The launch planned for this week follows that of two demonstration satellites in 2018
SpaceX is planning to launch some 60 “Starlink” satellites into orbit this week for the company’s internet-based broadband project.
The satellites are production designs, unlike two pathfinder models launched early last year, SpaceX chief executive Elon Musk said on Twitter.
But they lack equipment that would link them into a mesh network, and are not intended to become part of SpaceX’s planned network of around 12,000 broadband satellites, SpaceX president and chief operating officer Gwynne Shotwell said last week.
Musk said late on Monday that a static-fire test of the Falcon 9 rocket had completed successfully, paving the way for a possible launch on Wednesday.
The launch is planned to proceed at Florida’s Cape Canaveral Air Force Station, with a window extending from 10:30 EDT to midnight EDT on Wednesday, 15 May, or 2:30 GMT to 4:00 GMT on 16 May, according to Spaceflight Now.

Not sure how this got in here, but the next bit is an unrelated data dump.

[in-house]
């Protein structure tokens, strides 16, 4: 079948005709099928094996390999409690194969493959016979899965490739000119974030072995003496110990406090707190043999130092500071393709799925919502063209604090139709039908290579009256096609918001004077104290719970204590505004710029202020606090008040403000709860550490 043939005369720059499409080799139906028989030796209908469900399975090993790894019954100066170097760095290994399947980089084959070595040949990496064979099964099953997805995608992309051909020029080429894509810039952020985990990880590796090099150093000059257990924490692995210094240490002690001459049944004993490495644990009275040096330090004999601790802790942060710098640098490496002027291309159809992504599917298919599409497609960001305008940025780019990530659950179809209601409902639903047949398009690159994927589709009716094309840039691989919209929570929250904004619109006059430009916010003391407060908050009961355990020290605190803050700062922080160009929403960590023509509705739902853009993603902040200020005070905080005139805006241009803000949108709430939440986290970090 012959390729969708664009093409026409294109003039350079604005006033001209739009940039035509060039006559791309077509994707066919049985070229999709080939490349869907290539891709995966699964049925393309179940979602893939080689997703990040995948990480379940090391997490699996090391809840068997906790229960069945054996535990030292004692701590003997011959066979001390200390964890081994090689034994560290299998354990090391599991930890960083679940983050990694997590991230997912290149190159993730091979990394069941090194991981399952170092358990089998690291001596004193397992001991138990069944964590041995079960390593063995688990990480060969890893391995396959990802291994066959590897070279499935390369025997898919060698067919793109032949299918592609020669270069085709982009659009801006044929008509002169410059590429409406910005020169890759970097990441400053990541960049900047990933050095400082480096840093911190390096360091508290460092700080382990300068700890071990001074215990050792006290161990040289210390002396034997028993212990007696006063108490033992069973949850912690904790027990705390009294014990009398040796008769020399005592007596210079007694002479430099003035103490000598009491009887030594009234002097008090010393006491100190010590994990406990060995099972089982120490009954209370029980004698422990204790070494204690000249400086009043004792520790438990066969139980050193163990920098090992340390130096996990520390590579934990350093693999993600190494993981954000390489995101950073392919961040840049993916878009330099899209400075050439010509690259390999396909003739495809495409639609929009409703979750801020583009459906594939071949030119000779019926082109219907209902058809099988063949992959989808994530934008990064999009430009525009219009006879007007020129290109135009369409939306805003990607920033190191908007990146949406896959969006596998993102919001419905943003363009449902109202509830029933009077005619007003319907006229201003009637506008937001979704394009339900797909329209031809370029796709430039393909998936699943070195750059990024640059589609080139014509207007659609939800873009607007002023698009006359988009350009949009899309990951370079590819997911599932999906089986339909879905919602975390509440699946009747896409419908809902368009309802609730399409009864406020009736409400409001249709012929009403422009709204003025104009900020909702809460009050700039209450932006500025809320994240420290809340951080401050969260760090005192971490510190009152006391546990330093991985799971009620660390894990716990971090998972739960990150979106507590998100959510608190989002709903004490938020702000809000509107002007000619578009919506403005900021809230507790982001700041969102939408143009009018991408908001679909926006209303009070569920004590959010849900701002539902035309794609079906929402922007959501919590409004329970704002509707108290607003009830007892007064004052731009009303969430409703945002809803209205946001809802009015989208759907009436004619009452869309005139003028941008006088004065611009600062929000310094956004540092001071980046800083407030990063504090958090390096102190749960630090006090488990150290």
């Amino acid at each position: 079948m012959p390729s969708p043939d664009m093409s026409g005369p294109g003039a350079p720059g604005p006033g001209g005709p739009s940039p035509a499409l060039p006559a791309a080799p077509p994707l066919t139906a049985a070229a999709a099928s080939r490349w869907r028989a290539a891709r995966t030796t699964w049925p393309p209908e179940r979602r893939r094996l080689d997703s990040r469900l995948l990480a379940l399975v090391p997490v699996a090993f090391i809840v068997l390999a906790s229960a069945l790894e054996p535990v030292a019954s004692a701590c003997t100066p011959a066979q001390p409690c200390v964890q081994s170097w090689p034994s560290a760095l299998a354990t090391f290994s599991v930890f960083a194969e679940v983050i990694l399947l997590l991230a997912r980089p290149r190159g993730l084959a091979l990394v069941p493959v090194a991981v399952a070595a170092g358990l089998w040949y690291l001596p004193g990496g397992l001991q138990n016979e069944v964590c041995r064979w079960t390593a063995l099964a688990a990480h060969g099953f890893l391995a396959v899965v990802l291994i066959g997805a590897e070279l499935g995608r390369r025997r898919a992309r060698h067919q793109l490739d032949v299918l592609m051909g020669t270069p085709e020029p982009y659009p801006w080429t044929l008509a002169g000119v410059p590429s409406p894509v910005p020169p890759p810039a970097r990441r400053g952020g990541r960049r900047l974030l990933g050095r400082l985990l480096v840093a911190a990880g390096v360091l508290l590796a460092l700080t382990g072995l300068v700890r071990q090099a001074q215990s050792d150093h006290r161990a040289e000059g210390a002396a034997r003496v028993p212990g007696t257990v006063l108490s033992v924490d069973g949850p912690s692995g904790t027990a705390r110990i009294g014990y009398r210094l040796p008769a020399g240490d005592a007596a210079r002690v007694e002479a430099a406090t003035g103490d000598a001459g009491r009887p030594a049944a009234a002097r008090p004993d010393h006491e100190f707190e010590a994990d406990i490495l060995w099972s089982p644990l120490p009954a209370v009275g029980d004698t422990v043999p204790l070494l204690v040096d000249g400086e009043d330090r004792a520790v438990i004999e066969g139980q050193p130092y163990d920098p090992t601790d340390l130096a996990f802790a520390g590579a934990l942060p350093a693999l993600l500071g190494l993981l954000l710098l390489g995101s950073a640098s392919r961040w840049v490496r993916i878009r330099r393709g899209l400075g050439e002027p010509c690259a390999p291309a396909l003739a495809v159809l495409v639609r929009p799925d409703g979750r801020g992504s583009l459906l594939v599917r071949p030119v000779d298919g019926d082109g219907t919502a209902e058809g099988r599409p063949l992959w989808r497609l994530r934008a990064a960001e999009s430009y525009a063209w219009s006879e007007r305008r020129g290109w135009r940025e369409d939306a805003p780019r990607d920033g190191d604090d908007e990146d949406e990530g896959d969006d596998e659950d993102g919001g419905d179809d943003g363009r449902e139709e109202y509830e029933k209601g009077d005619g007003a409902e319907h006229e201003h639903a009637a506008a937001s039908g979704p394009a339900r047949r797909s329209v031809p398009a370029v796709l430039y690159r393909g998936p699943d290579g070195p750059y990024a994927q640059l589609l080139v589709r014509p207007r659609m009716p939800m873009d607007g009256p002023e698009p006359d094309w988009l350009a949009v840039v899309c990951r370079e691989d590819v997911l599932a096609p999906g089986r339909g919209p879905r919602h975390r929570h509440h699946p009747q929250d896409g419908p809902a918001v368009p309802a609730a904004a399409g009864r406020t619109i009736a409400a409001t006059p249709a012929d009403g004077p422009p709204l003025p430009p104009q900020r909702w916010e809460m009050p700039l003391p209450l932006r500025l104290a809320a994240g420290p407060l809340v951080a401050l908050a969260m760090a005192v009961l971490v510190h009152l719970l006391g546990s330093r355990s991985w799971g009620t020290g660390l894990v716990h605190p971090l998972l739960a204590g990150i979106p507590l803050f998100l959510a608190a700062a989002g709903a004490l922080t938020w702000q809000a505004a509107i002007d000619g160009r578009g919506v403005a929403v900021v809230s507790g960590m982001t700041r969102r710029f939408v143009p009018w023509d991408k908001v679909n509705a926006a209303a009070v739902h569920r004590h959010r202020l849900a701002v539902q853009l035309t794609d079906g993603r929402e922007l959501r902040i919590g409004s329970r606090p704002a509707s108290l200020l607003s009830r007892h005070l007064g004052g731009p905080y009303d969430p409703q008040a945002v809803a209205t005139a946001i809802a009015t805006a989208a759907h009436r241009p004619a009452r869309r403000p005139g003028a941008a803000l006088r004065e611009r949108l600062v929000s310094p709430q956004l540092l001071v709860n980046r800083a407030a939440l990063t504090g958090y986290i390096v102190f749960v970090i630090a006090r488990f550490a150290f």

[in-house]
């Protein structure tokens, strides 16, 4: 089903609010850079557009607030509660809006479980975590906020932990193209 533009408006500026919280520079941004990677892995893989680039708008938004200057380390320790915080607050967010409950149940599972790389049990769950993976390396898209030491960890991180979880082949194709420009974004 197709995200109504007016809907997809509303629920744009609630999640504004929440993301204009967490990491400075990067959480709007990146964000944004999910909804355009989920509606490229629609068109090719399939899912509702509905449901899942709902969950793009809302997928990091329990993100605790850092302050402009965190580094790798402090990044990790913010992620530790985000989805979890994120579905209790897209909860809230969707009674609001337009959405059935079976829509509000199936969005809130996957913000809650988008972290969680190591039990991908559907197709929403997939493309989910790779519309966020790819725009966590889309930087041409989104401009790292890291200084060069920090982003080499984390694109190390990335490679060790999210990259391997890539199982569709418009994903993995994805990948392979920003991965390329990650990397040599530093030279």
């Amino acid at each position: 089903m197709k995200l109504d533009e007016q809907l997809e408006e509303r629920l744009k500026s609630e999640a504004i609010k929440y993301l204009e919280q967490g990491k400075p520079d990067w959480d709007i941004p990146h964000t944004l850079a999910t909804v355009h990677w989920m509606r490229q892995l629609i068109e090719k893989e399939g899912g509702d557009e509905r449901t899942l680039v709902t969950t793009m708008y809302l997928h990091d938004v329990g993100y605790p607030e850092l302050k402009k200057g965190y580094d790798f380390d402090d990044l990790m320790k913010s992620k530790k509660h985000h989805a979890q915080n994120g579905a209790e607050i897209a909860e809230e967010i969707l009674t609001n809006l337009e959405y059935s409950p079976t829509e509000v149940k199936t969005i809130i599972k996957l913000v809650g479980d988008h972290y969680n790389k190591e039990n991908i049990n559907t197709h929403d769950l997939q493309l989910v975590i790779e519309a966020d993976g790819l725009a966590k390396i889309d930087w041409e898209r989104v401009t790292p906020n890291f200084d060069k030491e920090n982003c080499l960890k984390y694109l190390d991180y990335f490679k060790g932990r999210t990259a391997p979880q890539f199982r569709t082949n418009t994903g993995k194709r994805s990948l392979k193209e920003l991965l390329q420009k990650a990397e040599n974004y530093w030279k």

Musk posted an image of all 60 satellites “flat-packed” into a single Falcon 9 fairing, side-by-side with one showing his Tesla Roadster in its fairing ahead of its February 2018 launch into space.
The roadster launch, the first test mission of SpaceX’s Falcon Heavy, used a fairing of the same size as the Falcon 9.
SpaceX’s network is planned to go live in the mid-2020s after the launch of about 800 satellites.
Over the weekend Musk said on Twitter that six more launches of 60 satellites would be needed for “minor” broadband coverage, and 12 launches for “moderate” service.
US regulators in April approved a plan for SpaceX to launch 4,409 Starlink satellites with 1,584 of those positioned at a low altitude of 550km. In November plans were approved for a further 7,000 Starlink units.
Other companies racing to construct satellite-based broadband networks include Jeffrey Bezos’ Blue Origin, Kepler, LeoSat and Telesat Canada.
Start-up OneWeb launched its first satellites in February, and in March said it had raised a total of some $3.4 billion (£2.63bn) in private funding, paving the way for a series of monthly launches this autumn to build an initial network of 650 satellites operating at 1,200km.